Subscribe to the Quartzy newsletter to receive this in your inbox each Friday. Happy Friday! On a sunny Saturday morning last weekend, thousands of Hawaii residents received an alert on their phones. A ballistic missile was en route to Hawaii, it stated, in all-capital letters: “THIS IS NOT A DRILL.” Naturally, people panicked. Some families hid in storm drains. One man barely survived a heart attack after phoning his children to say goodbye.
Subscribe to the Quartzy newsletter to receive this in your inbox each Friday. Happy Friday! The outstanding 2016 podcast “Making Oprah” has a 20-minute bonus segment about Oprah’s involvement with politics. In the three-part documentary from WBEZ Chicago, Oprah says she long avoided having politicians on her show because they were too practiced in their messaging and difficult to reach personally, which meant she ceded her platform and with it, her power.
In her rousing speech at the Golden Globes, Oprah Winfrey said “speaking your truth is the most powerful tool we all have.”Invoking the story of Recy Taylor, a 24-year-old African-American sharecropper who was raped by six white men in 1944, and fought for justice with the help of Rosa Parks, Winfrey added: “For too long women have not been heard or believed if they dared to speak their truth to the power of those men. But their time is up.
Muck Rack makes it simple to find people, tweets, or articles that mention any name, keyword, company, hashtag etc. We've compiled this guide to help you make the most of your search.
Selecting a term
Start searching tweets, articles from media outlets, articles mentioned in tweets, journalists'
names, titles and bios with some suggested searches:
Companies or Topics (e.g. iPhone, Microsoft)
Phrases (e.g. "cloud computing") — use quotes to keep the terms together
Twitter handles (e.g. @username) — returns those who have mentioned or replied to
Names (e.g. "David Pogue")
Hashtags (e.g. #sxsw, #london2012)
Bio details (e.g. vegan, Olympics, father)
Muck Rack's Advanced Search allows for many boolean operators.
Find results that mention multiple specified terms, use AND or
+. For example, ensure each result contains both Elon Musk and Mark Zuckerberg by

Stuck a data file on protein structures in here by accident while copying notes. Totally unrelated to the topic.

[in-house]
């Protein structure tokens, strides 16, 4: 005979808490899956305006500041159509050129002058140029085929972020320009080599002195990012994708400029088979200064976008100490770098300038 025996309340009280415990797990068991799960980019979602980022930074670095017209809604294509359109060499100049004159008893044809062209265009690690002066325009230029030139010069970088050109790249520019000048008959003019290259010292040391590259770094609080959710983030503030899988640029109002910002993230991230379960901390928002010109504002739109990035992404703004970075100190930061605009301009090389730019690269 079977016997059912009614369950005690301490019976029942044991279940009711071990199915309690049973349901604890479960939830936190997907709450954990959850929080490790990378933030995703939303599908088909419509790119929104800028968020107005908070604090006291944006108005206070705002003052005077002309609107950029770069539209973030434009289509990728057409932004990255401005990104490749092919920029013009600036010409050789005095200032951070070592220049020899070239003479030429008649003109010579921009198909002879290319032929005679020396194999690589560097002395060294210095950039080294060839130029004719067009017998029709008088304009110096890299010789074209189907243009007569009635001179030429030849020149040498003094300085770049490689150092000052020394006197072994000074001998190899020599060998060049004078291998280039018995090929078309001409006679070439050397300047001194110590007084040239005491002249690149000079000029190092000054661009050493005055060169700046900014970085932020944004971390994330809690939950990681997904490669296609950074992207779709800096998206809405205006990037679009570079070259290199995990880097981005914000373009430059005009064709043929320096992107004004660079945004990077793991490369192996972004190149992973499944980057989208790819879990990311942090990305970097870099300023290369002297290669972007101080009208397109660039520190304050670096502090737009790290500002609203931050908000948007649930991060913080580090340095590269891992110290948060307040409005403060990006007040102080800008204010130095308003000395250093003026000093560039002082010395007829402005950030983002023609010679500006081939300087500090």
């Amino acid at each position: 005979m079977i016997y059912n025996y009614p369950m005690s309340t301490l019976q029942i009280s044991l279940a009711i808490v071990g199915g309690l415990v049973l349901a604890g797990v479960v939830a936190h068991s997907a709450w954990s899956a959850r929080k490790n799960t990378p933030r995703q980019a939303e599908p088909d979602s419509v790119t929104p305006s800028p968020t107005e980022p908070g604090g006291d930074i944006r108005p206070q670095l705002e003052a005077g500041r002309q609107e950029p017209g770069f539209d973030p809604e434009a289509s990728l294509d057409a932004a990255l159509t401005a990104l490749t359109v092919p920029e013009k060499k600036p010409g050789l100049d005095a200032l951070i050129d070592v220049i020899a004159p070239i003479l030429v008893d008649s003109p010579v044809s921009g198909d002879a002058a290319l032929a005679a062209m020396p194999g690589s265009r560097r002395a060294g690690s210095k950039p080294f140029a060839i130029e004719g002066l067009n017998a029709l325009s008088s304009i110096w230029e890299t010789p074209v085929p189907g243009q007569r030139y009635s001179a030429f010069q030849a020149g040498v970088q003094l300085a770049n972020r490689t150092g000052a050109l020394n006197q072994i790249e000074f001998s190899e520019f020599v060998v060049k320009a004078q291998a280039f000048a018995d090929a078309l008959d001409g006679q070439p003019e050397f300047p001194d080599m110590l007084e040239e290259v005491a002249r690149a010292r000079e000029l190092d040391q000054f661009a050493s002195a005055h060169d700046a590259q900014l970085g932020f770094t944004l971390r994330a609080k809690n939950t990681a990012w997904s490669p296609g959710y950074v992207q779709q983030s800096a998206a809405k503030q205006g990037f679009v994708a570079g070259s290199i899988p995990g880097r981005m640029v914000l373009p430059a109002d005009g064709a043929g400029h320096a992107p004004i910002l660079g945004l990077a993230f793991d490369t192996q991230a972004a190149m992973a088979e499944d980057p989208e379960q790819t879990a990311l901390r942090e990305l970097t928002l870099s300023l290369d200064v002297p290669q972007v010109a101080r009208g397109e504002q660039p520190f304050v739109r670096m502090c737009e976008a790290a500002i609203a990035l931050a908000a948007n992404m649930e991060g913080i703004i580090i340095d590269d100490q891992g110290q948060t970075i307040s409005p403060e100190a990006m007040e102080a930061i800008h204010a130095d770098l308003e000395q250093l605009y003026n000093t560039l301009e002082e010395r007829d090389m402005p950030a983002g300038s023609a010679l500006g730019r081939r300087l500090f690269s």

searching Musk AND Zuckerberg or Musk + Zuckerberg.
Use the operators OR or , to broaden your search when you'd like either of
multiple terms to appear in results. (This is the default behavior of our search when no operators
are used). For example, results will contain either cake or cookie by searching cake OR cookie or cake,cookie
Use NOT or - to subtract results from your search. For
example, searching Disney will yield results about the Walt Disney Company as well as Walt Disney
World Resort. To exclude mentions of Disney World, search for Disney -World or Disney
When using one of these operators with a phrase, enclose it in quotation marks. For example, you can
find results about smartphones excluding Apple's iPhone 4S by searching smartphone -"iPhone
Exact case matching or punctuation
If you're searching for a brand name or keyword that relies on specific punctuation marks or capitalization, you can
find results that match your exact query by adding matchcase: before the keyword you're searching for, like matchcase:E*TRADE .
Use parentheses to separate multiple
boolean phrases. For example, to find journalists talking about having fun in Disney World or
Disneyland, search for ("disney world" OR disneyland) AND fun.
An asterisk can be used to search for any variation of a root word truncated by the asterisk. For example, searching for admin* will return results for administrator, administration, administer, administered, etc.
A near operator is an AND operator where you can control the distance between the words. You can vary the distance the near operation uses by adding a forward slash and number (between 0-99) such as strawberries NEAR/10 "whipped cream", which means the strawberries must exist within 10 words of "whipped cream".